2012 Opus Prize Winner
Father Richard Frechette, C.P.
When one rides for the first time through the streets of Port au Prince, your eye is immediately drawn to the physical poverty that defines the country in most people’s minds. It’s what newscasters have focused on in every report since a 7.0 magnitude earthquake decimated the country’s infrastructure in January 2010 – a moment in time when 300,000 people died in a matter of seconds and nearly two million more Haitians were displaced.
The past twenty-five years in Haiti have provided Fr. Rick Frechette, a Passionist priest and physician, a unique perspective on the life and struggles of the Haitian people. He never denies the physical poverty and its impact on almost every Haitian family, but he spends far more time appreciating and celebrating the richness and spirit of the Haitian people, and their commitment to join him in ministering to each other.
After earning degrees in math and philosophy at Assumption College in Massachusetts, Fr. Rick studied theology at St. John’s University in New York, and was ordained a priest in 1979. He soon met Fr. William Wasson, the legendary founder of the Mexican orphanage Nuestros Pequenos Hermanos, and agreed to open a second NPH orphanage in Honduras. In 1987, he again answered God’s call and founded Nos Petits Freres et Soeurs orphanage, French for “Our Little Brothers and Sisters” on a mountaintop in Haiti. The facility today is home to more than 400 orphaned and at-risk children of all ages who receive a kindergarten through 8th grade education – and a great deal of love, trust and understanding.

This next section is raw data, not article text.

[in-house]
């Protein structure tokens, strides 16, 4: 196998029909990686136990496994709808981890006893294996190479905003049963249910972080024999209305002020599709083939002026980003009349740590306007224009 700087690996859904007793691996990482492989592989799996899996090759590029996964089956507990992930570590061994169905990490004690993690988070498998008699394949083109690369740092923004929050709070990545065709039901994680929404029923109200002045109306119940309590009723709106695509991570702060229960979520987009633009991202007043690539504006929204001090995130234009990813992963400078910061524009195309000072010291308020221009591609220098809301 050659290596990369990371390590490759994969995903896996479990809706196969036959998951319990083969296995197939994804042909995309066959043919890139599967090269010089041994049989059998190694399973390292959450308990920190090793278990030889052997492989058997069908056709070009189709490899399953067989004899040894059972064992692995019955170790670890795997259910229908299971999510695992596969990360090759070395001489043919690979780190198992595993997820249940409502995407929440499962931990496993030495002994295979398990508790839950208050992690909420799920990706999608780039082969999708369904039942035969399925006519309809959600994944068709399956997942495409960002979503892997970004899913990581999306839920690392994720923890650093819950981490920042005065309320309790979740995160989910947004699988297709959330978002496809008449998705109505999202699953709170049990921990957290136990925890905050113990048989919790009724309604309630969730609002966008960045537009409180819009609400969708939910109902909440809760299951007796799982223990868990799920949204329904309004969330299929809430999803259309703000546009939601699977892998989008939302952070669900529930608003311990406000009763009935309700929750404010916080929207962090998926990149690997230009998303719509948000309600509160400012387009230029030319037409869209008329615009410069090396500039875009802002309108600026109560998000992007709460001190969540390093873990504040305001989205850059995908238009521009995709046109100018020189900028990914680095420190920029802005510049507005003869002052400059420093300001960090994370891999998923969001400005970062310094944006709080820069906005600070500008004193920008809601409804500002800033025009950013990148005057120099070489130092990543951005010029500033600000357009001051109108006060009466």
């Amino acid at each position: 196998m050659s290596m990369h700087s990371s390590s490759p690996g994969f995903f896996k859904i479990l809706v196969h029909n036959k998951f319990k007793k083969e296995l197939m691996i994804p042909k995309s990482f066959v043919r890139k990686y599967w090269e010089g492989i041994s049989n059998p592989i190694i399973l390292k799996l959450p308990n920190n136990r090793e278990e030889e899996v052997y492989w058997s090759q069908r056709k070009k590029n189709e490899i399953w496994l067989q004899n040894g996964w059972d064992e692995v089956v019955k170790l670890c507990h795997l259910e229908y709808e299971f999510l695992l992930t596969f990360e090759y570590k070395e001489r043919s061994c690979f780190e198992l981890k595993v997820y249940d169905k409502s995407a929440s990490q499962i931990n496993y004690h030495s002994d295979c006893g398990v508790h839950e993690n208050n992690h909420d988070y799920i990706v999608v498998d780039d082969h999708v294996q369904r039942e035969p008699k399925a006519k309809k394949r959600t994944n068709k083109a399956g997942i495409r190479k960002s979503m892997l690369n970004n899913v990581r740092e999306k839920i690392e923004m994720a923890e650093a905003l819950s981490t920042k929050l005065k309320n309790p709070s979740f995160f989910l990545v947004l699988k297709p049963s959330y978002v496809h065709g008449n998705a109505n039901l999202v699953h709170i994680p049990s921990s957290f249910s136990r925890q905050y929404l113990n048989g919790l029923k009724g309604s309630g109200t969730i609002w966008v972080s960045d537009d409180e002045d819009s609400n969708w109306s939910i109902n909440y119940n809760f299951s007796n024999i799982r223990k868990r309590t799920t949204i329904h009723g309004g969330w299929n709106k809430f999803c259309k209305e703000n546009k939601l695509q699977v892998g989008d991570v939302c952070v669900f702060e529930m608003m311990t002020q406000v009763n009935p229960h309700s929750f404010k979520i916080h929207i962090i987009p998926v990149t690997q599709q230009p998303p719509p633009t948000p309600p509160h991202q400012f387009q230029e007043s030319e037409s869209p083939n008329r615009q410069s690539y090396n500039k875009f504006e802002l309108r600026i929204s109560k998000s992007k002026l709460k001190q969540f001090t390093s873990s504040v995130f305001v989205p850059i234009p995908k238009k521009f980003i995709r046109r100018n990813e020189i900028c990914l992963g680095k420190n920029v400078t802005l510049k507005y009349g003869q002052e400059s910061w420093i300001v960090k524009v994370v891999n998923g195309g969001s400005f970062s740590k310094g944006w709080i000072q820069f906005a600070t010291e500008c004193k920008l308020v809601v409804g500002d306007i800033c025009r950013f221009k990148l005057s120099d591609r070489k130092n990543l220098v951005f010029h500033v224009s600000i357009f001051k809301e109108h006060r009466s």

Fr. Rick’s long-term commitment to the people of Haiti, has allowed him and his Haitian staff to systematically build organic programs in response to people’s needs. The St. Luke Foundation for Haiti today is about so much more than a traditional orphanage. When there was an overwhelming need for healthcare, Fr. Rick went back to school to become a doctor, and over time built three hospitals, maternity clinics, mobile disaster response units, a malnutrition center, as well as street level social service programs. Today, the St. Luke Medical Mission provides 450 jobs, outreach and healthcare to more than 120,000 patients each year.
The St. Luke team organized informal classes for children in impoverished communities where they realized parents were joining together to teach their children to read. The St. Luke School System today includes 29 schools serving 8,000 students from elementary through high school and professional school, all governed by a committee of Haitian professional educators. The secondary school is sponsored by Artists for Peace and Justice, and its graduates now have the opportunity to attend the St. Francis de Assisi Professional School which opened its doors this spring, or to work in the St. Francis Production and Training Center which manufactures cinderblocks and basic commodities including bread, pasta, and peanut butter.
The response of Fr. Rick and his staff to the overwhelming poverty in Haiti is an inspiration. He is fearless in his willingness to accept any challenge and responds to needs on a massive scale, performing each service with hope and compassion. Fr. Rick and his team are devoted to reverently burying the dead and each week travel to the local morgue to intern the decaying bodies of infants, children and adults whose lives were cut short and seldom valued. While Haiti’s current needs are relentless and demand attention, the St. Luke Foundation is also working toward a more promising future by investing in the development of people. When asked about his legacy among the Haitians, Fr. Rick responds simply, “…I hope they remember me as a person who enhanced their lives and their capacity to lead.”
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